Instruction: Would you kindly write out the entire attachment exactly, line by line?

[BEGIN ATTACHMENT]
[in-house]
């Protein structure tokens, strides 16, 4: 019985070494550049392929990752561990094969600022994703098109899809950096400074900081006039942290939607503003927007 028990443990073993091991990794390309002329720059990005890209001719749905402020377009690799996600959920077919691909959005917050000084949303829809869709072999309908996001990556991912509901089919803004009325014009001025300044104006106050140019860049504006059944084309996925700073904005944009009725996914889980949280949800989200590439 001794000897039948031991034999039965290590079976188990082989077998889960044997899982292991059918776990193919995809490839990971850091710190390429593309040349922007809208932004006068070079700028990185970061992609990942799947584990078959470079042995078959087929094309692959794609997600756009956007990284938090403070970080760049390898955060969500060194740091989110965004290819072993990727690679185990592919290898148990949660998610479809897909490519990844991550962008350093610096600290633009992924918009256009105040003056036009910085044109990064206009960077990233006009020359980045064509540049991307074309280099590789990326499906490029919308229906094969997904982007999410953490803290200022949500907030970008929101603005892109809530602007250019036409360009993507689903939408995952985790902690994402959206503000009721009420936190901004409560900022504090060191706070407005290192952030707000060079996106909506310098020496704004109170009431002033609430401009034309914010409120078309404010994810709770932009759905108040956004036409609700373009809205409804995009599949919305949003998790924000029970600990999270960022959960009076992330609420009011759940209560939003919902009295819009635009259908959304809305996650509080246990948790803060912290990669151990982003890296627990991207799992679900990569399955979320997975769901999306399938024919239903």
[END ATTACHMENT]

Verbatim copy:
[in-house]
């Protein structure tokens, strides 16, 4: 019985070494550049392929990752561990094969600022994703098109899809950096400074900081006039942290939607503003927007 028990443990073993091991990794390309002329720059990005890209001719749905402020377009690799996600959920077919691909959005917050000084949303829809869709072999309908996001990556991912509901089919803004009325014009001025300044104006106050140019860049504006059944084309996925700073904005944009009725996914889980949280949800989200590439 001794000897039948031991034999039965290590079976188990082989077998889960044997899982292991059918776990193919995809490839990971850091710190390429593309040349922007809208932004006068070079700028990185970061992609990942799947584990078959470079042995078959087929094309692959794609997600756009956007990284938090403070970080760049390898955060969500060194740091989110965004290819072993990727690679185990592919290898148990949660998610479809897909490519990844991550962008350093610096600290633009992924918009256009105040003056036009910085044109990064206009960077990233006009020359980045064509540049991307074309280099590789990326499906490029919308229906094969997904982007999410953490803290200022949500907030970008929101603005892109809530602007250019036409360009993507689903939408995952985790902690994402959206503000009721009420936190901004409560900022504090060191706070407005290192952030707000060079996106909506310098020496704004109170009431002033609430401009034309914010409120078309404010994810709770932009759905108040956004036409609700373009809205409804995009599949919305949003998790924000029970600990999270960022959960009076992330609420009011759940209560939003919902009295819009635009259908959304809305996650509080246990948790803060912290990669151990982003890296627990991207799992679900990569399955979320997975769901999306399938024919239903």